Think of the classic Gin and tonic, and it’s hard not to conjure up images of long summer evenings of al fresco drinking. But when the winter nights draw in, there’s no need to shun Gin in favor of the darker spirits.
Gin is wonderfully versatile; with a myriad of different flavors and styles, there’s a Gin to suit every cocktail and every palate. So if you’re a Gin-lover looking for winter warmers, we’ve rounded up the best brands, cocktails, and bottles you need to know about. And if you’re looking for gift g-inspiration, look no further. Any Gin lover would be happy to find one of these bottles in their stocking on Christmas morning.
Spiced GinsWarming spices like cinnamon, nutmeg, cloves, and ginger are common in mulled wine, but did you know you can find them in Gin, too?
Darnley’s Spiced Gin is made with all of the above spices, plus juniper, cumin, coriander, and angelica, giving it a warming, earthy feel.
Opihr Oriental Spiced Gin is made with cardamom, ginger, cumin, coriander and black pepper (amongst other things), all of which would have been picked up on the ancient spice route.
Both of these Spiced Gins taste great in a G&T, giving a contemporary twist on the classic drink. Garnish with a cinnamon stick or slice of fresh ginger. Or for something with a real kick, try them with ginger ale. If mulled drinks are your thing, Spiced Gins make a great hot punch (or Gin Hot Toddy). Check out the best Hot Gin Drinks for Winter here).
Gin-based LiqueursThere are oh so many of these on the market now (and it’s this writer’s mission to try ‘em all this winter) but here are the best, newest or most unusual flavors we’ve found.
Often known as shooting Gins by the Brits (that’s hunting shooting, not shots, just FYI), these are usually Gin-based drinks with added fruit and sugar, the latter of which is what differentiates these from spirits. The most common is, of course, the classic, seasonal Sloe Gin.
Sloe berries come from the blackthorn plant. They’re dark, round berries with a slightly bitter flavor but when added to Gin, ferment to create a juicy, sweet liqueur. It’s fairly easy to make at home if you can find the berries. Simply add them to Gin and shake every 24 hours for a week, add sugar to taste, and sieve.
Good quality Gin makes good quality Sloe Gin - just because you’re adding flavor, doesn’t mean the base spirit shouldn’t be good in its own right. Start with an excellent base and you can’t go far wrong.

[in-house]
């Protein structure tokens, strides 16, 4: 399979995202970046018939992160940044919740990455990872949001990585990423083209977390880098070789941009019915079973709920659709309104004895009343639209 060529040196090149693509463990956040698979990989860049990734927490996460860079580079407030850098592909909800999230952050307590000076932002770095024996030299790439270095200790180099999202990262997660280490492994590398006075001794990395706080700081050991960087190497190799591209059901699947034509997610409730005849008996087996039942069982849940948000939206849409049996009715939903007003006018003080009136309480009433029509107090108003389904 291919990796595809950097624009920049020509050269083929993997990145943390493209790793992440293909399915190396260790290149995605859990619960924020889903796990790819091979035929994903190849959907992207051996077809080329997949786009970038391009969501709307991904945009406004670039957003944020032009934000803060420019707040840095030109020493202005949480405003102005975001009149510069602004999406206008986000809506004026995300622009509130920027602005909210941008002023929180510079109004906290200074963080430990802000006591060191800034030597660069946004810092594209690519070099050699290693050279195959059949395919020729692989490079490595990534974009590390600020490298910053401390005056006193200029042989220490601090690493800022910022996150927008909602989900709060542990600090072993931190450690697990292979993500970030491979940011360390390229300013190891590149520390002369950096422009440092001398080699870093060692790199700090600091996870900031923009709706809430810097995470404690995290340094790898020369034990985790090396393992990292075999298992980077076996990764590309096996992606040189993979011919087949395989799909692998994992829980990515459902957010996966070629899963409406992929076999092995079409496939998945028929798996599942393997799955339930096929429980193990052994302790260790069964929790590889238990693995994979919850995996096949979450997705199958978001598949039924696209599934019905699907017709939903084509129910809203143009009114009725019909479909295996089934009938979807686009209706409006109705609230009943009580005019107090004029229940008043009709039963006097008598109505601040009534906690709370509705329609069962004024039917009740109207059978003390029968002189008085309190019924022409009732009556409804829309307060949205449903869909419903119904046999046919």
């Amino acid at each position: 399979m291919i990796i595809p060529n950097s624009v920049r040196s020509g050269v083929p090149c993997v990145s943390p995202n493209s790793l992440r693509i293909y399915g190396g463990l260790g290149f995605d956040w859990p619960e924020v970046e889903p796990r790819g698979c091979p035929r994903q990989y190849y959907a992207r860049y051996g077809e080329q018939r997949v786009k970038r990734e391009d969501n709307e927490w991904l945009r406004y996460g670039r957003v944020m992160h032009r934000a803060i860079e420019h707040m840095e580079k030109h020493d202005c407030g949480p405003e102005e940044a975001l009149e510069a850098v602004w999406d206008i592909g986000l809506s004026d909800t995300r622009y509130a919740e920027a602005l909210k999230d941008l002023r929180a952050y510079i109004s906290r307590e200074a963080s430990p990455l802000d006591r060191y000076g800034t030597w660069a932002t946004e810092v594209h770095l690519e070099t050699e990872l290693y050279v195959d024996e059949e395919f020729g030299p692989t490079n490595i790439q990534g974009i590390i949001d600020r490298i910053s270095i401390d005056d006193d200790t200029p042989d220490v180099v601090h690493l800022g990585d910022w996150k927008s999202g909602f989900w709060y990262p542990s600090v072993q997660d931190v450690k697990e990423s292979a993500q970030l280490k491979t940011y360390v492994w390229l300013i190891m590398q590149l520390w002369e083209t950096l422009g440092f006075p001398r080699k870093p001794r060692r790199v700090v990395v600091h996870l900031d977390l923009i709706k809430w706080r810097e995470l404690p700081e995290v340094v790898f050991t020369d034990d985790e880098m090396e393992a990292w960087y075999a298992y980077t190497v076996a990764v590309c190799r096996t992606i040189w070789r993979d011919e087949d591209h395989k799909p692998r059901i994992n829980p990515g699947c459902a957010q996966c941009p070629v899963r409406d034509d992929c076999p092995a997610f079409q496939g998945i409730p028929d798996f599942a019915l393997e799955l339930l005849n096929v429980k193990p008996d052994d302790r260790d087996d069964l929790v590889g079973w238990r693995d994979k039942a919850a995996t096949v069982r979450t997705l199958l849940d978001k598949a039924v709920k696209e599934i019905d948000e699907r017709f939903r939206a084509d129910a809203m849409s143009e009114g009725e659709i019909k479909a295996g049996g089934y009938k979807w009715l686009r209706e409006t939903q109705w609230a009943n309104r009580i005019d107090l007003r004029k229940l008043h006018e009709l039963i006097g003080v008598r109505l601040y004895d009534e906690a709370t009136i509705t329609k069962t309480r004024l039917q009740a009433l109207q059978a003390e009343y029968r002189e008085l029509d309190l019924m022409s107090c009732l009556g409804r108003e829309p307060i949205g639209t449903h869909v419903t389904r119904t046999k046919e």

Can’t be bothered to make your own? (We don’t blame you.) Our favorite is made by Sipsmith.
The Edinburgh Gin Company has just released a series of new liqueurs, made with their signature Gin. The Rose & Pomegranate is a personal favorite, which is sweet, light yet delightfully floral. If that’s not your thing, try their Plum & Vanilla or Rhubarb & Ginger liqueurs.
Gin-based liqueurs are great sipped neat (especially from a hip flask on a wintery walk with friends), but just as good in cocktails. Add a splash to your prosecco, Champagne, or other sparkling wine preference, or try it topped with Fever-Tree’s Sicilian Lemon Tonic for a truly refreshing tipple.
Flavoured GinsNot to be confused with their sugary brothers, flavored Gins are different to liqueurs, and not just due to the sugar content.
While liqueurs are usually around 20-25% ABV, the Gins we’re talking about here are full strength.
Citrus Gins are popular; Sipsmith’s Lemon Drizzle Gin (which started out as an experiment until the distillery realized they were on to a winner) and Chase Pink Grapefruit are both excellent examples of crisp, refreshing Gins which could almost be sipped neat they taste so good.
If Citrus isn’t your thing, or it just isn’t festive enough, try Sacred’s Christmas Pudding Gin. It might sound a little odd, but trust us, it works.
Finally, try Audemus Pink Pepper Gin, with spicy notes of pink peppercorn and cardamom at the fore, which give way to the sweetness of vanilla and honey.
Stock up on any of these beauties for the holiday season and make sure you’ve got something for everyone.